ighing over one million pounds each. Among the prominent American cities using the Blake water-works engines may be mentioned: Boston, New York, Washington, Camden, New Orleans, Cleveland, Mobile, Toronto, Shreveport, Helena, Birmingham, Racine, La Crosse, Mc-Keesport, etc. A partial list of places in Massachusetts includes: Cambridge, Newton, Brookline, Woburn, Natick, Hyde Park, Dedham, Needham, Wakefield, Malden, Arlington, Belmont, Walpole, Lexington, Gloucester, Marlboro, Weymouth, North Adams, Maynard, Mansfield, Randolph, Foxboro, Cohasset, Lenox, Chelsea, Brockton, Franklin, Provincetown, Canton, Stoughton, Braintree, and Wellesley. These engines are also in use in foreign water-works, as for instance at St. Petersburg, Honolulu, and Sydney. The new United States Navy is practically fitted out with Blake pumps, a partial list including the following vessels: Columbia, New York, Iowa, Brooklyn, Philadelphia, Newark, Chicago, Boston, Atlanta, Massachusetts, Indiana, Maine,
America (Illinois, United States) (search for this): chapter 45
it the oldest book-printing establishment in America. One of the earliest books issued by the Pre to be the largest single schoolbook house in America. It has branch offices in New York, Chicago, houses of luxury or in modest homes all over America, these Cambridge-made diaries are to be foundzed, and the organs were sold in all parts of America. The manufacture was commenced on Cambridgits trade. There is probably no factory in America where there is at work more ingenious machinehis part. No assumption is more certain in America than that a man who works with energy, intelln fact, this certainty of success which makes America the Eldorado of workmen. In the case of the nd agencies in nearly all the large cities in America, with a foreign representative. A brief hi kinds of wood than can be found elsewhere in America. Their extensive storehouses are filled winor of being the oldest ladder manufactory in America. Their product is extension ladders, step la[1 more...]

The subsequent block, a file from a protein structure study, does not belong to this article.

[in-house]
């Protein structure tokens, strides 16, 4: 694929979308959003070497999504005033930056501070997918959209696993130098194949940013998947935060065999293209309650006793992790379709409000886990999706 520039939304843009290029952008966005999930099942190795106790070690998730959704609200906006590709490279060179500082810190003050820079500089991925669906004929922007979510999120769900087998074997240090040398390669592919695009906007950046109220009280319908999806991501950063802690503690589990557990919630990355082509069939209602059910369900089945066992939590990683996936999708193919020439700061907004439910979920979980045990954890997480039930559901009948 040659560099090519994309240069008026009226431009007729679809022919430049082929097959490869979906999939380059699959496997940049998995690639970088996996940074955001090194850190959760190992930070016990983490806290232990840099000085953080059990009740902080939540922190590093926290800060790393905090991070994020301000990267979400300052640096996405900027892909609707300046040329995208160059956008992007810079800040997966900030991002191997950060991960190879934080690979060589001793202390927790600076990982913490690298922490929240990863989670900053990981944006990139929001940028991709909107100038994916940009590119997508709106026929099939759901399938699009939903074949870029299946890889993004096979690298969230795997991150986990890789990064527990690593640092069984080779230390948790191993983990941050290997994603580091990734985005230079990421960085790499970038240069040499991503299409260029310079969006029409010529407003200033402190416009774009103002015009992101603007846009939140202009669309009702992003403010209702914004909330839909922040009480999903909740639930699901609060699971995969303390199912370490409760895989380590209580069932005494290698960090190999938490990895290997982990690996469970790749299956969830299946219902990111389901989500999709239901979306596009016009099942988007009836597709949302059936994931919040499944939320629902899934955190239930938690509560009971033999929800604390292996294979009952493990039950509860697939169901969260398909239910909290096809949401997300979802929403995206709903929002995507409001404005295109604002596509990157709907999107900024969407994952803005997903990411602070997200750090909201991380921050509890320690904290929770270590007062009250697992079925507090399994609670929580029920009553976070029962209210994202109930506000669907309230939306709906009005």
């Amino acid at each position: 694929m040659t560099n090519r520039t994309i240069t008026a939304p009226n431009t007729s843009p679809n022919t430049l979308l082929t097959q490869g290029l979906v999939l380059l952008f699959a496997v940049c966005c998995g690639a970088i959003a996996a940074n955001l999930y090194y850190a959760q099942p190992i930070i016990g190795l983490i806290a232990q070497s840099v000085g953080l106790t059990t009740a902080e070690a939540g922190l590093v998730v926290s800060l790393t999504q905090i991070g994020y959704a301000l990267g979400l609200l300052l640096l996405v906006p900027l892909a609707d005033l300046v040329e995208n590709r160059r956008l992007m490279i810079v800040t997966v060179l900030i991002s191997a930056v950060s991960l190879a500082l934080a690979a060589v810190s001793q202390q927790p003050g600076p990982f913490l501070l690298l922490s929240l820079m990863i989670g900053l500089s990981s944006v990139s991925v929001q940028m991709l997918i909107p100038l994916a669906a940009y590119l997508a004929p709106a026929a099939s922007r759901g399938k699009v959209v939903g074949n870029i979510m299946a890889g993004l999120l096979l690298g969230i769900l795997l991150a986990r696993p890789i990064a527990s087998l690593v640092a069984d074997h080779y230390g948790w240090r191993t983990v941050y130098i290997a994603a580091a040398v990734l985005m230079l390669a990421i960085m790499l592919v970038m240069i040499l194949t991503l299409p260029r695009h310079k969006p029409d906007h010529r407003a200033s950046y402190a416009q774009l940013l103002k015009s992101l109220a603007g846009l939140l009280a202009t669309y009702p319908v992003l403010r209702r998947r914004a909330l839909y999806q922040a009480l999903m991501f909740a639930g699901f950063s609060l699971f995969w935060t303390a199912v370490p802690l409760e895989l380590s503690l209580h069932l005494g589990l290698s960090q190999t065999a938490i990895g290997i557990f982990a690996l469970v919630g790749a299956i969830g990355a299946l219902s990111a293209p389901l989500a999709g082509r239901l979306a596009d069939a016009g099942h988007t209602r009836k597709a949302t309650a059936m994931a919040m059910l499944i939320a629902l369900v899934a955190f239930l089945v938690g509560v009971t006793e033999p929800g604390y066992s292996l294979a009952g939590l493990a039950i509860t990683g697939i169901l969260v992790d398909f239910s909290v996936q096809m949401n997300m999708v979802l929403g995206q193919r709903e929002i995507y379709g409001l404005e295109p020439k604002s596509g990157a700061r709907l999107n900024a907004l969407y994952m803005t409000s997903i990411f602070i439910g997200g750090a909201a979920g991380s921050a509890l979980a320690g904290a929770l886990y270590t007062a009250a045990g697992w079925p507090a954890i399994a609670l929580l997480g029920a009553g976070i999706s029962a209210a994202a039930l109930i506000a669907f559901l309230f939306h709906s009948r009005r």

La Crosse (Wisconsin, United States) (search for this): chapter 45
employees at the present time is about one thousand. The pumping machinery is shipped in quantity to every quarter of the globe, and ranges in size from pumps of a few hundred pounds weight to the highest grade of water-works pumping engines weighing over one million pounds each. Among the prominent American cities using the Blake water-works engines may be mentioned: Boston, New York, Washington, Camden, New Orleans, Cleveland, Mobile, Toronto, Shreveport, Helena, Birmingham, Racine, La Crosse, Mc-Keesport, etc. A partial list of places in Massachusetts includes: Cambridge, Newton, Brookline, Woburn, Natick, Hyde Park, Dedham, Needham, Wakefield, Malden, Arlington, Belmont, Walpole, Lexington, Gloucester, Marlboro, Weymouth, North Adams, Maynard, Mansfield, Randolph, Foxboro, Cohasset, Lenox, Chelsea, Brockton, Franklin, Provincetown, Canton, Stoughton, Braintree, and Wellesley. These engines are also in use in foreign water-works, as for instance at St. Petersburg, Honolulu,
New England (United States) (search for this): chapter 45
ing sleighs, and the first omnibus built in New England. In 1834 they took the contract to build sost modern improvements, being the first in New England to introduce individual electric motors forons per day, which is distributed mostly in New England. The plant has all the latest improvementsto its trade in New York, Pennsylvania, and New England. It was at one time extensively engaged ve men. They have a large trade all through New England. A. B. & E. L. Shaw. A. B. & E. L. Shanufacture of fine upholstered furniture in New England, and have furnished some of the finest clube. The firm do a large business throughout New England in desks, bookcases, plumbers' supplies, Ph now the largest concern of the kind in the New England States. Mr. George G. Page, whose name the forty hands. The output is sold mainly in New England, although there is some export trade. Elmet, the industry was once a prominent one in New England. Competition in the West and the ability t[20 more...]